He came bouncing into the world like a red rubber ball. Over time he lost his redness but never his bounce. He knocked over problems as if they were pins in a bowling alley. Hurts and insults found no purchase on him for though he was hard and rangy, his soul was round and smooth. He took the global view on things and realized that the earth had lost its bounce and needed nurturing too.
I go to borrow a book but the librarian takes me aside.
You take care, she says. I will, I promise. So when I get home
I remove all sharp objects, have a packet of anti-depressants
at my side and put on the Monty Python song’ Always Look
on the Bright Side of Things.’ I have beside me a poem
‘Hope is the Helium’ though modesty forbids ……. and have
the Lifeline number at the ready. I flick through the grim
chapter headings and brace myself for an ordeal.
At least there are no photographs.
- have you read any books lately that have disturbed you?
- is it permissible to make jokes — black humor — about subjects like the above?
- is there even a point — aside from morbid curiosity — in even reading such books?
She’s reading the graphic novel Donna had accidentally left from her last visit. It’s Wuthering Heights. She’s unfamiliar with the format but rather relishes the art work that captures the violence and energy of the original.
Outside in the garden she is listening to the wind picking up, whining and whimpering like a dog that’s been shut out in the cold and she’s out on the moors again with Cathy and Heathcliff, her wild grey hair escaping from a loose bun.
Stephanie was out in the garden, chasing chooks out of the vegetable patch. She was some way from us, out on the back porch, so I was surprised that she responded to something I said.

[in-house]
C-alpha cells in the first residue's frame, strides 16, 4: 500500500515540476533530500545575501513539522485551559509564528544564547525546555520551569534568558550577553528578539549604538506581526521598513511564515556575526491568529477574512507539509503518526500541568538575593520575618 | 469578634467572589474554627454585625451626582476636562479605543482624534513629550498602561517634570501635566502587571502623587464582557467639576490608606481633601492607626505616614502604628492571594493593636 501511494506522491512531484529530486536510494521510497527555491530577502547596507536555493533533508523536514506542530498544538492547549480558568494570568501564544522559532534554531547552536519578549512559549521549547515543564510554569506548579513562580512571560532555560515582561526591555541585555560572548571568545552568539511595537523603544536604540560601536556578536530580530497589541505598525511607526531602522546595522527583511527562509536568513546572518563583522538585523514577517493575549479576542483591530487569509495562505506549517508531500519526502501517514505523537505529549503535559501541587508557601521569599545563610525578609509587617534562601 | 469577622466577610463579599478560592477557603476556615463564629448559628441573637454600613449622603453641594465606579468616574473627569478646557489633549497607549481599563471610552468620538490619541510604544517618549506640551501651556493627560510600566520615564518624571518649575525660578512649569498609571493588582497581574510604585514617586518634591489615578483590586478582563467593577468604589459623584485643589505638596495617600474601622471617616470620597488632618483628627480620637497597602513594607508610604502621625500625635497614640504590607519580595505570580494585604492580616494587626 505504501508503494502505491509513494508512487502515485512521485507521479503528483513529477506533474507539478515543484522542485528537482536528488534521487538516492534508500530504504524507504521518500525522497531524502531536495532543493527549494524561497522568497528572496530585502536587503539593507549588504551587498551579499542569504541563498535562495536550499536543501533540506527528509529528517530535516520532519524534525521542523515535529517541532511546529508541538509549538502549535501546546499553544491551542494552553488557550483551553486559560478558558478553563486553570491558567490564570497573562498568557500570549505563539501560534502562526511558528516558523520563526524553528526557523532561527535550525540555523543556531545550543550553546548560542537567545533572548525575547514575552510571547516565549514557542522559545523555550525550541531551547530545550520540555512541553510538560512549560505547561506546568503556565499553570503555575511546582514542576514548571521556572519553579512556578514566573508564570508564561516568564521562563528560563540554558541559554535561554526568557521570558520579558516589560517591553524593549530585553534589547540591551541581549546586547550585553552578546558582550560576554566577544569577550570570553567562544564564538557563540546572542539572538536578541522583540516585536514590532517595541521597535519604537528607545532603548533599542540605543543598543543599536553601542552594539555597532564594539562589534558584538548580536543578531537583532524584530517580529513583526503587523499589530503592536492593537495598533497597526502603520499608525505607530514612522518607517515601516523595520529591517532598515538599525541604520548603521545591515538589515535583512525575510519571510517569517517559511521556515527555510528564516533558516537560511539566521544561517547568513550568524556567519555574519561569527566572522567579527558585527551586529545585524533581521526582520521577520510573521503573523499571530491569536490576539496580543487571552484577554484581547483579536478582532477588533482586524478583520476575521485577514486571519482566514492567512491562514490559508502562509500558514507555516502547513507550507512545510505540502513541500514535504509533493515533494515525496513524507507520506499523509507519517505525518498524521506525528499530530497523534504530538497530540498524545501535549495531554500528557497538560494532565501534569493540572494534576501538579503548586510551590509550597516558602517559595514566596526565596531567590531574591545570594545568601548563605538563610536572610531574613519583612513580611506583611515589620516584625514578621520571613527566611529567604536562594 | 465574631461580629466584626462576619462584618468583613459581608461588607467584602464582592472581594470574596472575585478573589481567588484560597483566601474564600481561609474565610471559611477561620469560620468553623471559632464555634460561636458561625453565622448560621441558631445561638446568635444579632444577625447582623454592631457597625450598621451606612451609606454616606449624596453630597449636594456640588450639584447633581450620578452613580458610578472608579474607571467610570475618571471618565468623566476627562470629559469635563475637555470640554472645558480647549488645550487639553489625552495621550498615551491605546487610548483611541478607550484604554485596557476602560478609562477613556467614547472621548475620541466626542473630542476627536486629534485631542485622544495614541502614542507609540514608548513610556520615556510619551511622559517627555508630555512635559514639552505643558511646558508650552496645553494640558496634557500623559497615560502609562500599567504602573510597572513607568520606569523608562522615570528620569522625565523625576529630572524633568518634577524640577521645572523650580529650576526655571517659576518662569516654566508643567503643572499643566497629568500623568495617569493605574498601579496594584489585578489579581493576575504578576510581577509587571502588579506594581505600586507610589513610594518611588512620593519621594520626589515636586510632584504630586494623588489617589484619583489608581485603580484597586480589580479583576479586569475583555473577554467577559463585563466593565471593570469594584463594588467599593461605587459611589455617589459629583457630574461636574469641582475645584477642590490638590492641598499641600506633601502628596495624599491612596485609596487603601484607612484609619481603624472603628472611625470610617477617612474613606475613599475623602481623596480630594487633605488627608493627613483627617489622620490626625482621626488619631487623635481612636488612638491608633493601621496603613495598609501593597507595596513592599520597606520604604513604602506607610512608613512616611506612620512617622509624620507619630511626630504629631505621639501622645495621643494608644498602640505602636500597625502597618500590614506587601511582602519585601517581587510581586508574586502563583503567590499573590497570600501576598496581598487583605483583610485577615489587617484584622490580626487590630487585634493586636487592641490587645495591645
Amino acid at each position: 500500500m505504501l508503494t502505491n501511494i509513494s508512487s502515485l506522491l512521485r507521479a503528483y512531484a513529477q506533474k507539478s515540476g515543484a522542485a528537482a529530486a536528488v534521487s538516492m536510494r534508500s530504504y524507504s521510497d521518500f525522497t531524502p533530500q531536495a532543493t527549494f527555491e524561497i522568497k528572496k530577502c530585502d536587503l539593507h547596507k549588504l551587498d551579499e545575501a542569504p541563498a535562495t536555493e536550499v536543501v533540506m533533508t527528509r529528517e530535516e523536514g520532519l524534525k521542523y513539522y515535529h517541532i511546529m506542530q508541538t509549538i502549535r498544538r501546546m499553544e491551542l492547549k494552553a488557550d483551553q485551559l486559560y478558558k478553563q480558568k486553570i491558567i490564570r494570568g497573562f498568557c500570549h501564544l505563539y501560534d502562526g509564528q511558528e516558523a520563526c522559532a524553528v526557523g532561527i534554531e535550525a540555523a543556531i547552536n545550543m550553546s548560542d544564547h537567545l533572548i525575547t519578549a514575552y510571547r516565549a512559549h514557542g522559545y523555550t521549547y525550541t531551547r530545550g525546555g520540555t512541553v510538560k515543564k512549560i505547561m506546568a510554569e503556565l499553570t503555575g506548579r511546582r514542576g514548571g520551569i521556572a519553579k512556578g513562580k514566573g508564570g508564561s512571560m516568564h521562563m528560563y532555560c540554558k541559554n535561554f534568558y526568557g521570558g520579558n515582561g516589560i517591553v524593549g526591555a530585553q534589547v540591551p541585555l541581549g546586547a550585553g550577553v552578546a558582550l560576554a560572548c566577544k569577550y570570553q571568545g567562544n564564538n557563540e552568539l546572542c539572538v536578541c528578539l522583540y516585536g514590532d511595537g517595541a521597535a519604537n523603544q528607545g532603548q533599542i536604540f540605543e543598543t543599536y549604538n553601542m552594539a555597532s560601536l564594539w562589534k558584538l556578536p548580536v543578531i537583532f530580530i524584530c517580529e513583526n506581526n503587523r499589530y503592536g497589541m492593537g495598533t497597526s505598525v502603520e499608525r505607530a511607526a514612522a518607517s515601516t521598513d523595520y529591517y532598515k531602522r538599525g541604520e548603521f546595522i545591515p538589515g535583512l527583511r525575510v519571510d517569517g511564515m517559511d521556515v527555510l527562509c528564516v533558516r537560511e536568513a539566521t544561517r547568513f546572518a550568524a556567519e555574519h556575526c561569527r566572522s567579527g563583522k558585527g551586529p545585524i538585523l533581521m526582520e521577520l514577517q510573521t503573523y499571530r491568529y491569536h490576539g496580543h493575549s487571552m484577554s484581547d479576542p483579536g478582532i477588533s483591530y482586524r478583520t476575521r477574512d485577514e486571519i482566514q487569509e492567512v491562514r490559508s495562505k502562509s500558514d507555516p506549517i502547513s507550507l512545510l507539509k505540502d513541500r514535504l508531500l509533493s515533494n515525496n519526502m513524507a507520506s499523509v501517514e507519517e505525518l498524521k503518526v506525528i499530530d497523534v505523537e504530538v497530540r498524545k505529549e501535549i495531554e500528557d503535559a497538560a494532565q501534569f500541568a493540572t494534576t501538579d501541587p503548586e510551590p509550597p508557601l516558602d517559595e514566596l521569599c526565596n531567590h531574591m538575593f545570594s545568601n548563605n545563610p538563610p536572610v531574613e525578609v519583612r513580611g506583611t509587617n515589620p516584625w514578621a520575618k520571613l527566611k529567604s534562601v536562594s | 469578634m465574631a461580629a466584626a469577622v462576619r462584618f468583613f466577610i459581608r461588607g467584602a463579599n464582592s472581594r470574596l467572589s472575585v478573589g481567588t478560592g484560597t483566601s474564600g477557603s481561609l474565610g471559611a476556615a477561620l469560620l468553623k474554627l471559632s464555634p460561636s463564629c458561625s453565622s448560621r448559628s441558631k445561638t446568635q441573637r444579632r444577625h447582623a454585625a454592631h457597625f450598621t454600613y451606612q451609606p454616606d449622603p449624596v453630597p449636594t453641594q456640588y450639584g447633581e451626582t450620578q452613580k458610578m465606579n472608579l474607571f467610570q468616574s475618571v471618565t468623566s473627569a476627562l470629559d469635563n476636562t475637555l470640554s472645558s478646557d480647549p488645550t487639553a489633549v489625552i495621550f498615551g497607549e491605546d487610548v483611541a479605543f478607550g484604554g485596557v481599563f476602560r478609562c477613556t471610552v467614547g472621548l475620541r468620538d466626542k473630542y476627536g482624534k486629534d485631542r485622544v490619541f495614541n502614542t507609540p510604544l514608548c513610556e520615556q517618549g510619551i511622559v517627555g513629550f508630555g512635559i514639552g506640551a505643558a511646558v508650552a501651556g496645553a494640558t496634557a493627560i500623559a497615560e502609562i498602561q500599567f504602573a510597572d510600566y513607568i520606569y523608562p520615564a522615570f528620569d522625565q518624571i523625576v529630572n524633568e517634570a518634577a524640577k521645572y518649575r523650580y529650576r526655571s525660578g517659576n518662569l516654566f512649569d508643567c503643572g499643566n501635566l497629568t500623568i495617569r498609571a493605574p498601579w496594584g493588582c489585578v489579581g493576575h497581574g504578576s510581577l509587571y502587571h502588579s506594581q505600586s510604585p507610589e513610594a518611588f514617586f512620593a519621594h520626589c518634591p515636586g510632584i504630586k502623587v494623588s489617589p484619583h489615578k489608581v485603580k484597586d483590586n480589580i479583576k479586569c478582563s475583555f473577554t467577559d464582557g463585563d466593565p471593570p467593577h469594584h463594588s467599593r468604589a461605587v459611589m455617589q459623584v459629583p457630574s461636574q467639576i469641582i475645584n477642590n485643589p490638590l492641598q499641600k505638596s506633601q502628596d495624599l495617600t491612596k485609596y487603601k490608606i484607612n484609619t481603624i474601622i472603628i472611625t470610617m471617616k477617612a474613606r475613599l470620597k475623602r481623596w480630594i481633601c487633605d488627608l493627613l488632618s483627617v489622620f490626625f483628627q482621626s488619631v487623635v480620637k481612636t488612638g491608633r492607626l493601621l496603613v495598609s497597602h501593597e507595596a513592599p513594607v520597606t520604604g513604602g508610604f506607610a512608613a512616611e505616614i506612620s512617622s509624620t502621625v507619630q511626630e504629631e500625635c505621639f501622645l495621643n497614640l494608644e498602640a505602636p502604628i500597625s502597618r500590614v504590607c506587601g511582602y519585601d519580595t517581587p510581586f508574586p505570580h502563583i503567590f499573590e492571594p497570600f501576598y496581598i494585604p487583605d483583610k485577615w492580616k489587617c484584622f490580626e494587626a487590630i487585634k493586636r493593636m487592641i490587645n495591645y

“Yes. I remember when …” and then her voice seemed to get swallowed up.
”What’s that?” I said.
But she stood there helplessly waving her hands as if signalling to us to disregard what she had to say and to carry on our conversation. We did and when my friend left, Stephanie came over and sat beside me.
“What happened out there?” I asked. “Out in the garden?”
“What I was about to say got swallowed up,” she said.
“Like in a sinkhole?” I said. They had been in the news lately.
“Like in a sinkhole.”
“It’s all right,” I said. “Tell me when you remember.”
I try writing a serious poem about a relationship break-up
About how gutted I feel
I even get in a few good metaphors
But then it starts going off the rails
The clown in the closet wants to come out and play.
I try to shut him out
But he plants his foot in the door
And before I know it
He’s taken over
pouring out puns, profanities,
double and triple entendres
A real word-acrobat.
The poem’s a mess but he’s having fun.
and so am I.
What the heck!
We horse around a little then get into it.
I just can’t help myself.
It’s like walking around with a ‘Vacant’ sign around your neck.
It’s like being scooped out by an excavator.
It’s like being a songbird without a voice.
It’s like walking along a jetty studded with couples clinging to each other like barnacles to pylons.
It’s like being on the esplanade ripping into a pulled pork burger like an animal ‘coz you’re on yr own so it isn’t all bad.
His stomach feels knotted. Should he, or shouldn’t he? Will he? Once again he flings his frustrations hard into the distance, but they twist and turn in the cold air and boomerang back at him, landing at his feet,